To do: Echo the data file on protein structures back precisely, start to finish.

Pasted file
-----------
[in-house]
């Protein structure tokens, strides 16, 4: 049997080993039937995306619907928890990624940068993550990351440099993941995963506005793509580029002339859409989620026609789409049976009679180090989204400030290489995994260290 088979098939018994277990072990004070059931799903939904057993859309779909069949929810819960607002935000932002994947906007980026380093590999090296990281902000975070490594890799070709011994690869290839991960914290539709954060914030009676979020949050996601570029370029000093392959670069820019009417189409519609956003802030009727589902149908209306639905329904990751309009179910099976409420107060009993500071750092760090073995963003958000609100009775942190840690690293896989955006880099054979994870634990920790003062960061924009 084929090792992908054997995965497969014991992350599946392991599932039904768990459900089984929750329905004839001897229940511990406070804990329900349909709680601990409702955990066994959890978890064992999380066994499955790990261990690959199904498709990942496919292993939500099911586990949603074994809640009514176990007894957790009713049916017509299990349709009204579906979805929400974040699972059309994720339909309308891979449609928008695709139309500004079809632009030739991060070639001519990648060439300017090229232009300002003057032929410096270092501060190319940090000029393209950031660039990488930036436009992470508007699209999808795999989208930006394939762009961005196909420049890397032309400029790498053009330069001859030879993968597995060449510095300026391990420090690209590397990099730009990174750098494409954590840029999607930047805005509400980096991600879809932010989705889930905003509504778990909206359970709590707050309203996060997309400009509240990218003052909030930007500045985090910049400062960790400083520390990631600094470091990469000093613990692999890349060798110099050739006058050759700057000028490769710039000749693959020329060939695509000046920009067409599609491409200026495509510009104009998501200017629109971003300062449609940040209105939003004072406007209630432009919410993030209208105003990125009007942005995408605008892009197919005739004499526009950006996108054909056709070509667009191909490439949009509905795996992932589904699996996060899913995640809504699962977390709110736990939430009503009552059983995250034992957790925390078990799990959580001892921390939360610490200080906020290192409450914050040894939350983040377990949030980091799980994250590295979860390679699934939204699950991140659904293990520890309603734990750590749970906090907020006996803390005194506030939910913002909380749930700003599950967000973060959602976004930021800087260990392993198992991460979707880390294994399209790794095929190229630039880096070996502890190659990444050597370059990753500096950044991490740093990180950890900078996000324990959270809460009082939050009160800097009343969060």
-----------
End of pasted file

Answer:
[in-house]
């Protein structure tokens, strides 16, 4: 049997080993039937995306619907928890990624940068993550990351440099993941995963506005793509580029002339859409989620026609789409049976009679180090989204400030290489995994260290 088979098939018994277990072990004070059931799903939904057993859309779909069949929810819960607002935000932002994947906007980026380093590999090296990281902000975070490594890799070709011994690869290839991960914290539709954060914030009676979020949050996601570029370029000093392959670069820019009417189409519609956003802030009727589902149908209306639905329904990751309009179910099976409420107060009993500071750092760090073995963003958000609100009775942190840690690293896989955006880099054979994870634990920790003062960061924009 084929090792992908054997995965497969014991992350599946392991599932039904768990459900089984929750329905004839001897229940511990406070804990329900349909709680601990409702955990066994959890978890064992999380066994499955790990261990690959199904498709990942496919292993939500099911586990949603074994809640009514176990007894957790009713049916017509299990349709009204579906979805929400974040699972059309994720339909309308891979449609928008695709139309500004079809632009030739991060070639001519990648060439300017090229232009300002003057032929410096270092501060190319940090000029393209950031660039990488930036436009992470508007699209999808795999989208930006394939762009961005196909420049890397032309400029790498053009330069001859030879993968597995060449510095300026391990420090690209590397990099730009990174750098494409954590840029999607930047805005509400980096991600879809932010989705889930905003509504778990909206359970709590707050309203996060997309400009509240990218003052909030930007500045985090910049400062960790400083520390990631600094470091990469000093613990692999890349060798110099050739006058050759700057000028490769710039000749693959020329060939695509000046920009067409599609491409200026495509510009104009998501200017629109971003300062449609940040209105939003004072406007209630432009919410993030209208105003990125009007942005995408605008892009197919005739004499526009950006996108054909056709070509667009191909490439949009509905795996992932589904699996996060899913995640809504699962977390709110736990939430009503009552059983995250034992957790925390078990799990959580001892921390939360610490200080906020290192409450914050040894939350983040377990949030980091799980994250590295979860390679699934939204699950991140659904293990520890309603734990750590749970906090907020006996803390005194506030939910913002909380749930700003599950967000973060959602976004930021800087260990392993198992991460979707880390294994399209790794095929190229630039880096070996502890190659990444050597370059990753500096950044991490740093990180950890900078996000324990959270809460009082939050009160800097009343969060």